An Overview of the Solar System


The universe is a gigantic place; Earth only makes up a tiny part of it. When we gaze at the stars, a mysterious vastness gazes back at us, waiting to be discovered. Let us not go too far; today, we are only discussing the solar system.

The solar system is made up of the Sun, the planets, and their satellites, in addition to comets and asteroids. A star, radiating heat and energy, the Sun is the largest object in the solar system, making up 99.85% of its mass. It is the center of the solar system, around which eight planets orbit: Mercury, Venus, Earth, Mars, Jupiter, Saturn, Uranus, and Neptune. Except for Earth, all planets were named according to Roman and Greek mythology.

Mercury travels fast in the sky; that is why it was named after the god of travel and commerce in Roman mythology. Venus shines the brightest in the sky; it was, thus, named after the goddess of love and beauty. Earth is the only planet that takes its name from Old English; Earth simply meaning “the ground”. Due to its “fiery” color, Mars carries the name of the god of war. Jupiter is the largest planet in the solar system, so it takes its name from the King of Gods in the Roman mythology. Meanwhile, Saturn is the Roman god of agriculture, Uranus is the name of the earliest god, while Neptune’s blue color is the reason it is named after the sea god.

Pluto is intentionally not included in this list simply because it is no longer considered a planet. In 2006, the International Astronomical Union (IAU) added criteria to define a planet, according to which, for an object to be considered a planet, it has to rotate around the Sun, be round or nearly round, and have gravitational dominance. Gravitational dominance means that the planet has to be the largest object in its orbit and has to eject other large objects from its space. Pluto failed to fulfill the last criterion, and therefore, it is now considered a “dwarf planet”.

In the solar system, in addition to the planets, there are also satellites of these planets; by definition, a satellite is an object that rotates around another object. As such, Earth is a satellite because it orbits the Sun, the Moon is a satellite because it orbits the Earth, and so on. Most planets in the solar system have satellites except for Venus and Mercury.

The Sun, the planets, and their satellites make up a large part of the solar system, but other objects are not of lesser significance. Comets are icy objects that contain dust, carbon dioxide, ammonia, and ice; they are believed to be leftovers. After the solar system was formed, the remains of the gases and dust made the comets.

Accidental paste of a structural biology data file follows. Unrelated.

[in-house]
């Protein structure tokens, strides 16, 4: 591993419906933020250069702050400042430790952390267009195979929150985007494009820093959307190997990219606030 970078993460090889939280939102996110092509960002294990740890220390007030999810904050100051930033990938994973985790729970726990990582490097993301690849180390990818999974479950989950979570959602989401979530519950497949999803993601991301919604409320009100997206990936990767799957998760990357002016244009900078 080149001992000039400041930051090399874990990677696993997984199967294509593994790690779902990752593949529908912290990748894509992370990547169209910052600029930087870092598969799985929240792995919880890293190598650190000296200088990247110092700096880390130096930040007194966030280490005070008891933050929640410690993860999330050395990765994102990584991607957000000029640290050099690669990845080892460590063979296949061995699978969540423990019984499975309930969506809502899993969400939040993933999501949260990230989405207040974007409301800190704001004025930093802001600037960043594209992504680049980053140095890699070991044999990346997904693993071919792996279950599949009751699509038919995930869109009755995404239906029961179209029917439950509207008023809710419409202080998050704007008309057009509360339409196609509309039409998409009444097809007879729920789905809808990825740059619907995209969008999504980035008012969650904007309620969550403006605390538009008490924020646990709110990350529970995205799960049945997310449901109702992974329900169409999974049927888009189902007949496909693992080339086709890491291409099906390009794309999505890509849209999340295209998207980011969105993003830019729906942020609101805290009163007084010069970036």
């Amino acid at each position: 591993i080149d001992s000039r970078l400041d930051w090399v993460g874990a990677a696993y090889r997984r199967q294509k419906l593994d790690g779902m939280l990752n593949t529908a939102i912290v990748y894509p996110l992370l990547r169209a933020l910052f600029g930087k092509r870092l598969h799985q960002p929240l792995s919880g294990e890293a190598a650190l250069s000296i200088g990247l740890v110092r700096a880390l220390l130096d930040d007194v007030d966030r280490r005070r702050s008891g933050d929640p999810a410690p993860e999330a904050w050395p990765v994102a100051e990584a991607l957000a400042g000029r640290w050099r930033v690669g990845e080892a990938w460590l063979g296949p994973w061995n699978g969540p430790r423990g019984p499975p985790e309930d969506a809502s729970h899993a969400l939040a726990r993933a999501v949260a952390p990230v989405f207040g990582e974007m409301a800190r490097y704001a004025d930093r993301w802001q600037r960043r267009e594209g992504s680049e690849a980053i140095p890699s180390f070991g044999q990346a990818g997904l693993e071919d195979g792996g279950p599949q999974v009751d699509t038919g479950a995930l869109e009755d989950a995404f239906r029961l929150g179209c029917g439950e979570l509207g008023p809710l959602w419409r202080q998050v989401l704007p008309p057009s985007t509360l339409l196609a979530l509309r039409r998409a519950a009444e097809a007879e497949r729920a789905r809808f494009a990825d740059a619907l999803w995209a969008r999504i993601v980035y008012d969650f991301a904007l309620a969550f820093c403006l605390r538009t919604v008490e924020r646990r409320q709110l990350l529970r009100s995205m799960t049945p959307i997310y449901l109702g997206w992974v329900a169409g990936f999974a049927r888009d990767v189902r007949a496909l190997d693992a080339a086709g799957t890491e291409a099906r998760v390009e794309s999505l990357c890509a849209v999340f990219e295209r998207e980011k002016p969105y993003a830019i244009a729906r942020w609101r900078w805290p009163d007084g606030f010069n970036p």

Asteroids, on the other hand, are rocky objects that are too small to be considered planets; sometimes, they are called “minor planets”. Meanwhile, meteoroids are any small object that orbits the Sun; sometimes, they are the outcome of a comet coming near to the Sun, losing gas and dust, or they could be small asteroids. When they reach the Earth’s atmosphere, the heat and force of the impact create a visible phenomenon known as a meteor, colloquially known as a shooting star, which is basically a meteoroid burning as it enters the atmosphere.

The Sun is 1,391,000 kilometers across; the solar system is part of the Milky Way, a galaxy that contains more than 200 billion stars. As the universe is very large, astronomers do not know for sure the exact number of galaxies in the universe. However, they have come up with an estimate of a hundred billion galaxies by counting the galaxies in a certain region and multiplying the number up to estimate the number for the whole universe.

The whole solar system is a tiny part of the universe, the secrets of which human beings are still just scratching the surface of. Despite all what we know today, there is endless information that we are still unaware of; the universe is a huge place and human beings have only been able to visit the Moon. In 2030, NASA plans to send humans to Mars for the first time; hopefully, bit by bit, science will light up the dark areas of the vastness that gazes at us from the sky.


This article was first published in print in SCIplanet, Winter 2017 issue.

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SCIplanet is a bilingual edutainment science magazine published by the Bibliotheca Alexandrina Planetarium Science Center and developed by the Cultural Outreach Publications Unit ...
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